I am the type of person who loves winter (I was born on the winter solstice!), but no matter how thick my socks are or how warm it is inside, my feet and fingers are likely to be cold.
Fall and winter are good times to diffuse essential oils (see my previous article here). I could tell you again that citrus essential oils are airborne antibacterials, and pines promote breathing space and are reminiscent of a forest, but this time, I wanted to try something new.
I am cold. Always. So, what if I diffused oils that promote movement, circulation, and warmth? I chose to look towards the yang oils – hot, dry, active – as opposed to yin oils – cool, moist, soft:
Black Pepper (Piper nigrum)
A digestive and circulatory stimulant, black pepper is one of the most warming oils. It also helps strengthen the will and to feel empowered – perfect for the sluggishness we tend to feel at the end of winter. As a bonus, it is also a powerful antiviral.
Nutmeg (Myristica fragrans)
Another excellent oil for the digestive system. Nutmeg is also warming, but where Black Pepper is stimulating, Nutmeg is great to help with fatigue and exhaustion, as it is relaxing for the nervous system. Its antiseptic and antiviral qualities will also help keep pathogens at bay.
Cardamom (Elettaria cardamomum)
Another warming and stimulating oil, and no surprise, also supportive of the digestive system. Cardamom supports the respiratory system as well and is good for “cold” lung conditions. Stimulating yet comforting, Nutmeg and Cardamom are also aphrodisiacs, which could be another good way to keep warm in the winter!
Coffee (Coffea arabica)
We all know the tonic, circulatory and stimulating virtues of coffee. There’s nothing like the smell of coffee in the winter to warm up my poor cold self. Note: I use a cold-pressed coffee essential oil from Zayat Aroma.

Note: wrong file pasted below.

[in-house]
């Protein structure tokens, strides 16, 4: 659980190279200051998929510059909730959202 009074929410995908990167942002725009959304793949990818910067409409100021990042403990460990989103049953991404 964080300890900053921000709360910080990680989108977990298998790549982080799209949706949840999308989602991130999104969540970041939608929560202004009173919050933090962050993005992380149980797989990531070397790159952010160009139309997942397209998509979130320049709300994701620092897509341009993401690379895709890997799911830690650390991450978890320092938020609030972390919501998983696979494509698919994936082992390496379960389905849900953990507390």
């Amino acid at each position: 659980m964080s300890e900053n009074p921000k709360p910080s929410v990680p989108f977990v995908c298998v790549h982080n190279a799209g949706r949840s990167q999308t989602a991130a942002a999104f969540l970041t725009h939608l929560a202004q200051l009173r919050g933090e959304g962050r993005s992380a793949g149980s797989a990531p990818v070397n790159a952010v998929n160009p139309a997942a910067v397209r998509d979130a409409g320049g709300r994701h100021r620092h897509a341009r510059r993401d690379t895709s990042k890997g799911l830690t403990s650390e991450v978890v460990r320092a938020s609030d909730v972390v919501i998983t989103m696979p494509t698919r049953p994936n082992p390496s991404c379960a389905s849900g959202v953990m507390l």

Fennel (Foeniculum vulgare)
There is nothing particularly warming in fennel, but it blends magnificently with spices, and brings a sweet, cozy roundness to the blend. On top of that, fennel is also supportive of the respiratory system, without being too harsh, and can help relieve lung congestion. Fennel is also helpful in times of transition; a good oil to smell while waiting for spring to come back!
My Winter Warmth Diffuser Synergy
This synergy is a big win for me; my husband approved it! Most of the time, he has very weird associations to smells, but here was his reaction: “It smells like a Sunday afternoon in winter, when coffee is brewing, and someone is cooking in a warm, steamy kitchen.”
I loved this so much.
7 drops Black Pepper
9 drops Nutmeg
6 drops Cardamom
6 drops Coffee
6 drops Fennel
Diffusion Do’s and Don’ts
This is a list I made already featured in “Diffusing for fall” article.
- Over-diffusing can lead to irritation of the airways and adverse effects on the nervous system (irritability, migraine, nausea…)
- Be mindful of the diffusing time, and never leave your diffuser on overnight.
- When diffusing around children and pregnant women, use half of the amount of essential oils for half the time and diffuse oils safe for them.
- When diffusing around pets, keep a window open for ventilation and allow them to leave the room if they feel uncomfortable. Do not diffuse essential oils in close proximity to birds.
- A diffusion time of 30 minutes with an ultrasonic diffuser (with water) is ideal. A nebulizer (without water) is much more potent, so 15 minutes on will be enough. You can repeat every 2-3 hours, while making sure your room is properly ventilated.
- For a strong germ cleanse, leave the room and set the nebulizer for 30 minutes with a 10 on / 10 off timer, then air out the room.
- Prior to diffusing in a shared space, make sure you are not hurting the olfactory sensitivity of people around you. Aromatic preferences are personal! Remember that placing a few drops of your synergy on a tissue or clay diffuser near you are other ways to keep it personal.